What Happens When a Married Couple Files for Bankruptcy in California?

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There are numerous considerations an individual must consider when looking into bankruptcy as an option for addressing debt. When you are a married couple in California, the financial issues are even more complex and thorny. You are no longer just dealing with your own struggles with debt because your spouse’s interests and future are also at the forefront. You are united as a team personally, financially, and in many other ways. With bankruptcy, you could take advantage of the benefits, but you would also be affected by factors afterward.

As such, you must understand what happens when a married couple files bankruptcy in California. Plus, it is important to know how bankruptcy laws work when you are married but filing as an individual. The implications are different, and you will want to choose the option that best fits your situation. You can rely on a California bankruptcy attorney to provide personalized advice on filing and assist with the process. Some basics about bankruptcy for married couples is also useful.

Overview of Joint v. Individual Bankruptcy

If you are married, you have the option to file bankruptcy as an individual or together with your spouse. The type of case you file will vary according to your objectives and circumstances, but your first important decision must be joint versus individual bankruptcy. If you go it alone with your bankruptcy petition, you can discharge all eligible, unsecured debt that belongs to you. The non-filing spouse will still retain their own individual debt.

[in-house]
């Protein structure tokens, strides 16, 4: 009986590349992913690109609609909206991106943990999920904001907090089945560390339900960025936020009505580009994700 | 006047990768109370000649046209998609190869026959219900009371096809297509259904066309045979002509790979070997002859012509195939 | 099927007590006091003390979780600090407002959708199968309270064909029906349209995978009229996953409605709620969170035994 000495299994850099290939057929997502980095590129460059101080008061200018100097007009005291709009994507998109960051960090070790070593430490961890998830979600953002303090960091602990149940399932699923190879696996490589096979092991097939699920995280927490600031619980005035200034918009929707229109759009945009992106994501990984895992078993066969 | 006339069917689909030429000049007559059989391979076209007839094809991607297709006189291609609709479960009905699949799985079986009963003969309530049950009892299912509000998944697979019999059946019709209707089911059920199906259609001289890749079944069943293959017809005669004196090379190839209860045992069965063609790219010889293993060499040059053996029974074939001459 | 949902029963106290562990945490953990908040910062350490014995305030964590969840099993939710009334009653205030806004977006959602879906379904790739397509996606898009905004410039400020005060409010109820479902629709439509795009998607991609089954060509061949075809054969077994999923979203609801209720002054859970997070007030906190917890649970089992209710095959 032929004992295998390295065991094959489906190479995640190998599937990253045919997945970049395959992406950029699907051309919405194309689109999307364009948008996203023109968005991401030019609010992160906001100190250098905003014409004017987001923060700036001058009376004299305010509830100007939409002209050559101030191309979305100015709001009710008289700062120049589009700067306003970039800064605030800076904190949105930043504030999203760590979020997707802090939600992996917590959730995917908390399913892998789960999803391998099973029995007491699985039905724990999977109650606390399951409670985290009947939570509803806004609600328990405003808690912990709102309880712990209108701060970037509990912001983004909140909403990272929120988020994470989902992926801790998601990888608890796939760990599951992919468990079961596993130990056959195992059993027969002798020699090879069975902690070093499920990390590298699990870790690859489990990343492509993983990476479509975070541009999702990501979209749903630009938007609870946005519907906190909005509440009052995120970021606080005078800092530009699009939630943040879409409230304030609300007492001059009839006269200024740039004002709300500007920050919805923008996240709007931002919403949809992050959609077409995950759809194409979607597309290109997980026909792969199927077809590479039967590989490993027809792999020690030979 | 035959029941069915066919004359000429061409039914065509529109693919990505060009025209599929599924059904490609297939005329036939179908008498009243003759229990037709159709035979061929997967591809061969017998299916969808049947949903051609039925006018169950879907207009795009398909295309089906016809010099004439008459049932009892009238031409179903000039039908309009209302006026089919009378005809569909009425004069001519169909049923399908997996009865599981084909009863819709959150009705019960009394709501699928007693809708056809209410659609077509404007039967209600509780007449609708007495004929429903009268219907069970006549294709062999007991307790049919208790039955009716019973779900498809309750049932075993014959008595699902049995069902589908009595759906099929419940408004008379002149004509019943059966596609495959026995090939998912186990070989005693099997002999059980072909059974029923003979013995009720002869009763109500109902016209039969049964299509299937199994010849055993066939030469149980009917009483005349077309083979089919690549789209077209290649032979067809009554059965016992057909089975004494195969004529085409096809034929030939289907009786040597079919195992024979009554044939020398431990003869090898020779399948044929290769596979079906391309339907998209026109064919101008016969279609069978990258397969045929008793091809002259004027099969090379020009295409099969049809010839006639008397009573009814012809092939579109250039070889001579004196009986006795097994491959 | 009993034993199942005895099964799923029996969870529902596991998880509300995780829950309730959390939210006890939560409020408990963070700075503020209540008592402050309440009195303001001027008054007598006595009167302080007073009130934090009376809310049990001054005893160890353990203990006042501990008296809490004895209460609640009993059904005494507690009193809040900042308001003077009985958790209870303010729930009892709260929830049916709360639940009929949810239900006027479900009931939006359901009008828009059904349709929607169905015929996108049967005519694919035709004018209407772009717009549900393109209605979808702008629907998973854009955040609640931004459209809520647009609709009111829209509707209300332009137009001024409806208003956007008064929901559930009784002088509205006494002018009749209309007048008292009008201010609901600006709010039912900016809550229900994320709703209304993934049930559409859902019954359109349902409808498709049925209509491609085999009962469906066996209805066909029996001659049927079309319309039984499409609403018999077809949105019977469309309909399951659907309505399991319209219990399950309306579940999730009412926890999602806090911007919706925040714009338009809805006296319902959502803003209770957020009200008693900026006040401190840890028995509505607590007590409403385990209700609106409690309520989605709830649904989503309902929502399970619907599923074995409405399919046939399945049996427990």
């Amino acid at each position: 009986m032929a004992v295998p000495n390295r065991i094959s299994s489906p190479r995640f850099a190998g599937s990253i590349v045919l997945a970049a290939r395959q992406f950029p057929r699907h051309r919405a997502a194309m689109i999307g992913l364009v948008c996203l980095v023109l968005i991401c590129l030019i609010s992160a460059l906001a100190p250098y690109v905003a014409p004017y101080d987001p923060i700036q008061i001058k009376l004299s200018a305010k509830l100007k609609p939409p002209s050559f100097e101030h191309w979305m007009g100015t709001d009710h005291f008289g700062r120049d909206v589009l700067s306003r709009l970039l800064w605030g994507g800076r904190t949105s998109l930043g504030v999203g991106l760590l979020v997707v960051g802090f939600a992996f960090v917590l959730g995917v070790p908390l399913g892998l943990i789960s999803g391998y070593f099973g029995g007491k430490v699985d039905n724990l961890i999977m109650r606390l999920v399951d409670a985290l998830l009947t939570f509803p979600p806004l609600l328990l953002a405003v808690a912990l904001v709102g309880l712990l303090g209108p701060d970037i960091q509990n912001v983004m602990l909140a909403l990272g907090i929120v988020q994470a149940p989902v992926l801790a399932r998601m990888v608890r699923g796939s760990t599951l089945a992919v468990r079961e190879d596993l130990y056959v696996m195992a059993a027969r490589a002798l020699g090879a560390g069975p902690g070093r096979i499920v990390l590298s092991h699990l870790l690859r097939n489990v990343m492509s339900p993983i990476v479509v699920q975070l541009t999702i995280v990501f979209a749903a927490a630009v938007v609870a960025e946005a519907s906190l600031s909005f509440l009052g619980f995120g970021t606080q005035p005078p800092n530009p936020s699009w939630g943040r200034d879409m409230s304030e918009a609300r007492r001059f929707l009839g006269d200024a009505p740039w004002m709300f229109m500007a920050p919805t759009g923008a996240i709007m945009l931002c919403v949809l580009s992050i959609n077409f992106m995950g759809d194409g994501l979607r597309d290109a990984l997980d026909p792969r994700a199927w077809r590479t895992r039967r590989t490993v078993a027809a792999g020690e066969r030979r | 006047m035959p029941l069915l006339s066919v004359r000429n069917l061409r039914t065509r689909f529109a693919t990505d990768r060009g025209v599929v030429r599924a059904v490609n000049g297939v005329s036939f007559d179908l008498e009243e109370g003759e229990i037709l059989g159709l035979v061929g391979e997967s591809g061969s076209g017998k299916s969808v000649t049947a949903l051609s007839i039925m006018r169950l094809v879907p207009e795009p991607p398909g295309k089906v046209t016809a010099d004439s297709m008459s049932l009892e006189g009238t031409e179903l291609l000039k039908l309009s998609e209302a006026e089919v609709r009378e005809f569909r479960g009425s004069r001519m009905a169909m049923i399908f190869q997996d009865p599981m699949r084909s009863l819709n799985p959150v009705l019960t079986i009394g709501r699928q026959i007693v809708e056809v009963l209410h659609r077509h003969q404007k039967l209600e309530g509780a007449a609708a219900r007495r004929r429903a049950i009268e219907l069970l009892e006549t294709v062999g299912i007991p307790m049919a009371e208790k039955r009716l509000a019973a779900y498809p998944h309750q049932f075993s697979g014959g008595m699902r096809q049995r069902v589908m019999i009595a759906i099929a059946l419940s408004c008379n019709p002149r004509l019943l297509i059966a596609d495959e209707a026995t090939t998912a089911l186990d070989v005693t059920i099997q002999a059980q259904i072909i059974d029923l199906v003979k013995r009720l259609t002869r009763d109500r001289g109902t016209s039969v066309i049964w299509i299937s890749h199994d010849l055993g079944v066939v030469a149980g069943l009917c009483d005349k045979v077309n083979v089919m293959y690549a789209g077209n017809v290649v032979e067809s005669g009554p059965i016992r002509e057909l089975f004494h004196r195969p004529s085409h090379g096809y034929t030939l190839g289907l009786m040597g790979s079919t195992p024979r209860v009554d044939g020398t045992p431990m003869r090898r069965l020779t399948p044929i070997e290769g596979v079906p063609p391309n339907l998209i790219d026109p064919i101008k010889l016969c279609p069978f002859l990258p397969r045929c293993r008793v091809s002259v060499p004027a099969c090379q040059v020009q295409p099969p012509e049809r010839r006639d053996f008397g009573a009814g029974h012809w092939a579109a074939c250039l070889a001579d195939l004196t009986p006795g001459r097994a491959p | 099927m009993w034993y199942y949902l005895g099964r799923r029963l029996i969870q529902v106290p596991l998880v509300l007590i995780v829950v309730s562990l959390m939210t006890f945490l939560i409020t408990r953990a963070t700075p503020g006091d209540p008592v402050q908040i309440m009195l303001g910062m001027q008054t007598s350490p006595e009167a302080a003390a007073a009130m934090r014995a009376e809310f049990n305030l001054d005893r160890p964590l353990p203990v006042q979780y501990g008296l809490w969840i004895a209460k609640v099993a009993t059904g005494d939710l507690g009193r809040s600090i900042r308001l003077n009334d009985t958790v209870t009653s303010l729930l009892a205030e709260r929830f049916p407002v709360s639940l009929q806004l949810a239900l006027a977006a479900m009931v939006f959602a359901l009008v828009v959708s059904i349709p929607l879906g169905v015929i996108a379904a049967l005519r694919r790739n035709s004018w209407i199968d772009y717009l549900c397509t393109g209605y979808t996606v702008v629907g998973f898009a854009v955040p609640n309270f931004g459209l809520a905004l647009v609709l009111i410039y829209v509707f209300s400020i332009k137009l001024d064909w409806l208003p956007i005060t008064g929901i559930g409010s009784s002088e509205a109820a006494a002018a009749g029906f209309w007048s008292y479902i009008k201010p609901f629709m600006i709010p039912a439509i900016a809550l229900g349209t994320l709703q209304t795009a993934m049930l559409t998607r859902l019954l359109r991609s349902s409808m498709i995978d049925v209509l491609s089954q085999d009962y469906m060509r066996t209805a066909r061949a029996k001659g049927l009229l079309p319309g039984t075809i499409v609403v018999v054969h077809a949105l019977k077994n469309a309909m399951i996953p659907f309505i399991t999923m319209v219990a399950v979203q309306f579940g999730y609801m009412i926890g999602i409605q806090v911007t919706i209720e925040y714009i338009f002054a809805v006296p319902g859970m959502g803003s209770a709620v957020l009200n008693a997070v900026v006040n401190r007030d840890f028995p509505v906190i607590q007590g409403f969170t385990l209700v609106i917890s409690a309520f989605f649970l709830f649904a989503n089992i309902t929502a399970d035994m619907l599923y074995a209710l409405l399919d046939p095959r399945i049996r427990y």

The downside is that the non-filing spouse may be on the hook for some joint debts that the filer cannot discharge in bankruptcy. For this reason, it often makes more sense for married couples to file bankruptcy jointly. In addition, a married couple can protect more in terms of exemptions, some of which are doubled when spouses file jointly.

How Chapter 7 Bankruptcy Works in California

A Chapter 7 case is called discharge bankruptcy because it eliminates all qualifying debt when you complete the legal process. To ensure this remedy is available to those who are in dire need of financial help, the rules to qualify are stringent. You automatically qualify if your earnings are less than the state median income level, but there is a second option. You could be eligible for Chapter 7 if you pass the Means Test, which assesses your income and monthly expenses.

When filing for Chapter 7, you must be prepared for another important rule about liquidation. During the process, the bankruptcy trustee can sell your assets to satisfy debt to creditors. You can protect your assets through exemptions and by filing as a married couple, you double the amount for many exemptions.

Chapter 13 Bankruptcy Summary

The final outcome in Chapter 13 is similar to Chapter 7 in that you discharge all qualifying debt at the end of the process. However, instead of satisfying debt to creditors through selling your assets, you will enter into a debt repayment plan. Over a 3 to 5-year period, you will pay back a portion of what you owe to creditors. As a result, the most important rule to qualify is your employment. You are eligible for Chapter 13 bankruptcy if you have a job and regular income to meet the terms of the debt repayment plan.